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devices for operation. As such, NPM-based standardization should not be applied to e-governance, given that what works well in a context might entail complete failure in a different sociopolitical field. As a result, the narrative of e-governance supports the argument in favor of political approaches, to be preferred to performance evaluation when looking at the outcomes of ICT4D. It is not, to be sure, that performance assessments should be discarded entirely: its short-term, efficientistic portraits are still a useful device to get a sense of immediate impacts of ICT-led projects on targeted areas. But still, the neglect of a holistic, long-run perspective severely weakens the capacity of evaluators, to carry out informed policy suggestions on how projects should be consolidated and improved. Therefore, field-based impact analyses are to be preferred to one-off indicators, when it comes to devising the implementation of new projects, or the continuation of existing ones.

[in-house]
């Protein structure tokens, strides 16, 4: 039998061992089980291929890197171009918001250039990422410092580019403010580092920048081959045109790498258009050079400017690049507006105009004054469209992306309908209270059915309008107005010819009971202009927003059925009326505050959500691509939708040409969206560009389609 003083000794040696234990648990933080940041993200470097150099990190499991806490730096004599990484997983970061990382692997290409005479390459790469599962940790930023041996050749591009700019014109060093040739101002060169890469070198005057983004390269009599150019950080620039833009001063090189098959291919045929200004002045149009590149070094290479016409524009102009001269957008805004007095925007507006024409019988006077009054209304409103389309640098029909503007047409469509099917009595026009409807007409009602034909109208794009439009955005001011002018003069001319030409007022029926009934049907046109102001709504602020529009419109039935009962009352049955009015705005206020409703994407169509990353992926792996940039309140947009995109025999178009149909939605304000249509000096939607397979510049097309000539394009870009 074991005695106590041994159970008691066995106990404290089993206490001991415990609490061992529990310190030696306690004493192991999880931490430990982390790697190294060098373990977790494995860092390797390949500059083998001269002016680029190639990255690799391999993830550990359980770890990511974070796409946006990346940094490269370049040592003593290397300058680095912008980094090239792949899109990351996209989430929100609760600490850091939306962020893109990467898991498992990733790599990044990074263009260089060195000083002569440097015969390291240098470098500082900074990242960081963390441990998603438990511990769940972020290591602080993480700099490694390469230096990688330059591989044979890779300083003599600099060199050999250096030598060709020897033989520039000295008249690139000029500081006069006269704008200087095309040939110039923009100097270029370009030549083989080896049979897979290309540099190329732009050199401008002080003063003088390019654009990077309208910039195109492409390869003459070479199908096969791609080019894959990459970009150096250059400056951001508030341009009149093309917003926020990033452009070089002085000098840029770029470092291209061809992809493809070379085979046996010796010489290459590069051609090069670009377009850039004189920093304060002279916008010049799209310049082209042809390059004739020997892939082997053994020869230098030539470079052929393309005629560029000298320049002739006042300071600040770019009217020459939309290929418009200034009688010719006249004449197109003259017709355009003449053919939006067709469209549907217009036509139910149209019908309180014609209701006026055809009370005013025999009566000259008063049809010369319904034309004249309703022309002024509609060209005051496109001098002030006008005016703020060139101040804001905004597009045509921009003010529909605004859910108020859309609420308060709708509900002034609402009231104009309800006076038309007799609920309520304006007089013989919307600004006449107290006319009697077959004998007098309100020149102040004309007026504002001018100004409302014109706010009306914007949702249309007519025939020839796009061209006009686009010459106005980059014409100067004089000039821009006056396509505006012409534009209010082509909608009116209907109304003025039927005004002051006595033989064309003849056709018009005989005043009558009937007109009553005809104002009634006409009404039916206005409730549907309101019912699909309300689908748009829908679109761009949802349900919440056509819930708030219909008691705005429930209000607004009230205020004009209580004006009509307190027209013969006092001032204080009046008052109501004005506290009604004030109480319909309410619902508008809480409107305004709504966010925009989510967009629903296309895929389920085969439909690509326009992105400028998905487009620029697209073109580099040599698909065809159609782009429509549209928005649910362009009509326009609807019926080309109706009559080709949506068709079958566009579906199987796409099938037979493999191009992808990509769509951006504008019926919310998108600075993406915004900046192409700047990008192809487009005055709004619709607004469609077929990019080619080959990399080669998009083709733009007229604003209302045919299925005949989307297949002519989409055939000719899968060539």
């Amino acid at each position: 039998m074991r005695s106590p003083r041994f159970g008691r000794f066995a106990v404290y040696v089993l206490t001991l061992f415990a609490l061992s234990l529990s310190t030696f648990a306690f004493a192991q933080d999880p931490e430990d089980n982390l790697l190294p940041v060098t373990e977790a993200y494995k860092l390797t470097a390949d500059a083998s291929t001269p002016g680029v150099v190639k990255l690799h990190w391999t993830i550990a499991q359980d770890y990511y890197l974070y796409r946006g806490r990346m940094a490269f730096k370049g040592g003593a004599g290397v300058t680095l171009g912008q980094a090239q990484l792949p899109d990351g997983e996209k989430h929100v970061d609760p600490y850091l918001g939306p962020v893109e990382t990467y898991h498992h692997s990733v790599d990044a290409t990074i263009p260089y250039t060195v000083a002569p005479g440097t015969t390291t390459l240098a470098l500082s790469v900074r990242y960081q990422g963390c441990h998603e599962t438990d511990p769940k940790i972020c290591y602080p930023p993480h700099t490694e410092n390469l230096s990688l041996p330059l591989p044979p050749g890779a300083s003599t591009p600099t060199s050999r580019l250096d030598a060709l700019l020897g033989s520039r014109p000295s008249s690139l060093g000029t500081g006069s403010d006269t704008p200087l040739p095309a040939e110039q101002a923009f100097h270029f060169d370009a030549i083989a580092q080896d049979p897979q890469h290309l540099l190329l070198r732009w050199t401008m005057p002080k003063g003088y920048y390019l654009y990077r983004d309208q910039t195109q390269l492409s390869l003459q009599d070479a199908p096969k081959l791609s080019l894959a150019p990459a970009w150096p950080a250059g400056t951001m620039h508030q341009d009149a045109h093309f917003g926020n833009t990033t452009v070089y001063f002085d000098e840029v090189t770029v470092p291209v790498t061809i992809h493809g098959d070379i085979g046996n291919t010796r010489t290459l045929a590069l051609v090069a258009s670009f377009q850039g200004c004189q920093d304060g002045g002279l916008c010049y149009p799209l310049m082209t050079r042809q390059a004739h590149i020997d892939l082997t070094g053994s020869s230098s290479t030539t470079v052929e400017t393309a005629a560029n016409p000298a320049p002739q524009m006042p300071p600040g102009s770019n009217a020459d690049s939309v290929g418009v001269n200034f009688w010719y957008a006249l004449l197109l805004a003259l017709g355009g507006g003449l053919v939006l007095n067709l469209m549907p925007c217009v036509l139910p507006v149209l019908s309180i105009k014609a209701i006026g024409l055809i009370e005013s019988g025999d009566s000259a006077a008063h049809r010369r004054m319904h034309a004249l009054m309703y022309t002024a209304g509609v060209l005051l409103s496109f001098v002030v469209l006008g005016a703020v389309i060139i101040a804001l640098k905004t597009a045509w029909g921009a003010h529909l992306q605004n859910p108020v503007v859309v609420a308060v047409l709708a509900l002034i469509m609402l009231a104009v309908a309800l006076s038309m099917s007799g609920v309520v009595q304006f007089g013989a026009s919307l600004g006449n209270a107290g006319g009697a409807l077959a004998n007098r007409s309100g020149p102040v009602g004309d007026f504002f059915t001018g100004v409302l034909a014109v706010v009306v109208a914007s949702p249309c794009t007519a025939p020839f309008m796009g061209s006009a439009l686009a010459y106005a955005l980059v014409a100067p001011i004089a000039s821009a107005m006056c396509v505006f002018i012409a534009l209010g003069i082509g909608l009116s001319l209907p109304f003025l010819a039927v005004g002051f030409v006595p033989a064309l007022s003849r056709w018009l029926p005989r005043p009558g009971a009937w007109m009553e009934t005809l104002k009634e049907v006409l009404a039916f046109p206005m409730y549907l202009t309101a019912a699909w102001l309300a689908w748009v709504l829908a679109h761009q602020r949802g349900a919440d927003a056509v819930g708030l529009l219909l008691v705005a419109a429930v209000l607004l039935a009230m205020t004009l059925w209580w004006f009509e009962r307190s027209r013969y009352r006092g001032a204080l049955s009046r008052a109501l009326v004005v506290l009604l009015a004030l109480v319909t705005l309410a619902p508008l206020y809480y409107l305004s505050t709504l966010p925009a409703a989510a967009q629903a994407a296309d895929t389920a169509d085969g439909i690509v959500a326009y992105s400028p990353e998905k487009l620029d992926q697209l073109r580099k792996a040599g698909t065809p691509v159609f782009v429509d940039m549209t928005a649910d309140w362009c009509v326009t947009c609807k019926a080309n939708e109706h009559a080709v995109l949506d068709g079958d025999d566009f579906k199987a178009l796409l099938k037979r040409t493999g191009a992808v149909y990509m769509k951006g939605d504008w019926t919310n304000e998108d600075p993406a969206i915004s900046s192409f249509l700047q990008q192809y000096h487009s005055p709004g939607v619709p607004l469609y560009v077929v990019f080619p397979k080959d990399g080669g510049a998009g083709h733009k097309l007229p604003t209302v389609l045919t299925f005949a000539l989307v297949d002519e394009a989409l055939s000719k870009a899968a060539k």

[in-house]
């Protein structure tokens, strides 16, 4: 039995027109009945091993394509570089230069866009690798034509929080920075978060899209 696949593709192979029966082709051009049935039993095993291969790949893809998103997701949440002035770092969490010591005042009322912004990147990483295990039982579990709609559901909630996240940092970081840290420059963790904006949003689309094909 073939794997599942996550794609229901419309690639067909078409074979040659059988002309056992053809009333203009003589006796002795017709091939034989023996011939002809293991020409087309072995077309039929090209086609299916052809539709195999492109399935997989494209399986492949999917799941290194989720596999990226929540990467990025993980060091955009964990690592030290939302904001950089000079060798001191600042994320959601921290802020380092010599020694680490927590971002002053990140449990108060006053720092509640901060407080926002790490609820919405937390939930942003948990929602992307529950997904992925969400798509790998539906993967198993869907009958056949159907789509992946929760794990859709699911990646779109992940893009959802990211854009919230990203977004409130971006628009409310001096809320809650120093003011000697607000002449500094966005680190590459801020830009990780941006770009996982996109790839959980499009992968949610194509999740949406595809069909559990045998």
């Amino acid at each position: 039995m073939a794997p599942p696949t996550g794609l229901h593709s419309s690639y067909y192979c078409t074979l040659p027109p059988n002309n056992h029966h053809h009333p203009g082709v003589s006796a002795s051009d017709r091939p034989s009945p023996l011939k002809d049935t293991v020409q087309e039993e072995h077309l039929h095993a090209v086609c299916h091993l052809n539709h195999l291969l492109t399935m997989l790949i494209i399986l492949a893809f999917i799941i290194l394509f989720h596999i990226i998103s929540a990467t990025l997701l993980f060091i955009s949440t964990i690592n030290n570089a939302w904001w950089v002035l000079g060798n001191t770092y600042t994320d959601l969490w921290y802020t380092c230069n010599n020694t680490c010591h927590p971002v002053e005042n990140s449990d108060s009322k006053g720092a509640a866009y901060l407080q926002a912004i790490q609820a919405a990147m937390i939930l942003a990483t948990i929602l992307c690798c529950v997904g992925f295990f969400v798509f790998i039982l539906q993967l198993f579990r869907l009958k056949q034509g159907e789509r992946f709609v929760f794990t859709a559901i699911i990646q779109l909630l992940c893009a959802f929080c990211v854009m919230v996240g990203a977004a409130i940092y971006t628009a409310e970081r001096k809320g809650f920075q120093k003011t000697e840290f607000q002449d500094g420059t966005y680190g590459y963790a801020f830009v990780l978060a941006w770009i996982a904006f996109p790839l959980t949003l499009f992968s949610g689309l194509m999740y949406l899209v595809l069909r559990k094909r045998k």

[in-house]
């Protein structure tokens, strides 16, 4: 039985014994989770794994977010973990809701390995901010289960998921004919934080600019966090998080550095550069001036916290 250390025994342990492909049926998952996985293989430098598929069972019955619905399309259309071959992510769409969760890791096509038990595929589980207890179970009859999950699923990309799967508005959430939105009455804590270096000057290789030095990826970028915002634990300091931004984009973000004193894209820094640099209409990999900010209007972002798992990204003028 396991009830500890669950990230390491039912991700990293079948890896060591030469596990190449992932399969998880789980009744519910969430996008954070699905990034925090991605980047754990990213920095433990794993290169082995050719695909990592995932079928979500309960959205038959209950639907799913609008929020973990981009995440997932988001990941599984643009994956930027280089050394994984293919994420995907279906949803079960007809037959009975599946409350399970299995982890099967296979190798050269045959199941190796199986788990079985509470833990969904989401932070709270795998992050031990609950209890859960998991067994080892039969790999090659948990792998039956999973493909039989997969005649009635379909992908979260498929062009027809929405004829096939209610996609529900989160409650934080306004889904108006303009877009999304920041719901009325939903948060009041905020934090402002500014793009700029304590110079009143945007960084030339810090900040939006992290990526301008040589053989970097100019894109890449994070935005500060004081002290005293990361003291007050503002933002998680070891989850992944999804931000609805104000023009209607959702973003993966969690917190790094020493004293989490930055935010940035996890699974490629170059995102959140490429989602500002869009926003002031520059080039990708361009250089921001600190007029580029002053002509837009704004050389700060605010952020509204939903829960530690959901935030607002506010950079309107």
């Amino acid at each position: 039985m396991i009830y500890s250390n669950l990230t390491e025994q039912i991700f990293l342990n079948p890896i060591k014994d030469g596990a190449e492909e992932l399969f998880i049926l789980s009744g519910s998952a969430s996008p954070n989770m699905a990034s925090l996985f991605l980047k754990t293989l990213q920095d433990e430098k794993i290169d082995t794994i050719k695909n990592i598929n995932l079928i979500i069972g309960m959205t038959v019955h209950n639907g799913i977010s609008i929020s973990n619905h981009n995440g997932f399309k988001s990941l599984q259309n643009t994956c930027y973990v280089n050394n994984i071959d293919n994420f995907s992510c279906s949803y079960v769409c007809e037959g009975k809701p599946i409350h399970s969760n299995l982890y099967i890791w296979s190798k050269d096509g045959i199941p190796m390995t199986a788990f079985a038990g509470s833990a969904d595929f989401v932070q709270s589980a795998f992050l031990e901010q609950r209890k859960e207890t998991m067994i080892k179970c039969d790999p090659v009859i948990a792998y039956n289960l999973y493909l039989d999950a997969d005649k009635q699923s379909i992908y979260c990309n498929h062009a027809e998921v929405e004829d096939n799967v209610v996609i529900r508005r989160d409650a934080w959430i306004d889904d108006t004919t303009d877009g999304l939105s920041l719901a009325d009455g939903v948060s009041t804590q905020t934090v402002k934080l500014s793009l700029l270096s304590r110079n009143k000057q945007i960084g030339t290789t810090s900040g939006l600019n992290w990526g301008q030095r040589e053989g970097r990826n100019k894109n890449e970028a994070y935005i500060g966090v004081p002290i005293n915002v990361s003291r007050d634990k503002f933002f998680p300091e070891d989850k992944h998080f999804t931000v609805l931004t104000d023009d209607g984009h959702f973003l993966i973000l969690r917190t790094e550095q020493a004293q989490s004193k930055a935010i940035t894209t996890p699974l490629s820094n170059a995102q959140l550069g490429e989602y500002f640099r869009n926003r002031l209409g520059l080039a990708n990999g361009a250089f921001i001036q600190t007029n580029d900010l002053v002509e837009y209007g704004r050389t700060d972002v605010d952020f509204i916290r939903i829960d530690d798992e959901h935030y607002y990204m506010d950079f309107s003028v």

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first and foremost, to the capacity of ICTs to provide information and access to markets by developing nations, so that poorer individuals and firms can reduce their transaction costs. Furthermore, ICTs allow for distance The Innovation Knowledge Foundation training of teachers, and for the delivery of educational programs in isolated areas of the globe. Also, telemedicine and remote diagnosis are relevant tools for e-health, that LDCs are enabled to access due to the low and decreasing cost of utilizing digital technologies. Is ITU right? Yes – and no, we submit, on the basis of the insights that have been devised in this paper. On the one hand, the success stories highlighted in our paradigmatic narratives reveal the very high potential of ICT4D, that needs to be unlocked on a global scale in the perspective of poverty reduction. Yet, on the other hand, the same narratives have revealed the limited potential of general approaches, when it comes to apply ICT-based projects across the fields. Limited replicability, which affects ICT4D due to diversity, should lead us to extreme caution in advocating world-scale usage of “successful” digital toolkits: a more correct approach lies, indeed, in the caseby-case evaluation of what may work, which is inseparable by the study of sociopolitical contexts of intervention. The challenge taken while pursuing the MDGs is a massive one indeed, and a globalscale approach can be easily assumed to be the right one for intervention. Yet, our guidelines – and the failures that a-critical replication of ICT4D has entailed – lead us to counteract this standardized approach, in favor of the evaluation of contexts without apriorism and through political analysis. As Heeks (2005: 9) sustains, “development should be guided by the head more than by the heart”: a suitable way for acting wisely, we submit, is that of adhering to the lessons of ICT4D, in terms of looking at the actual forces on field before rushing headlong in the development of new projects.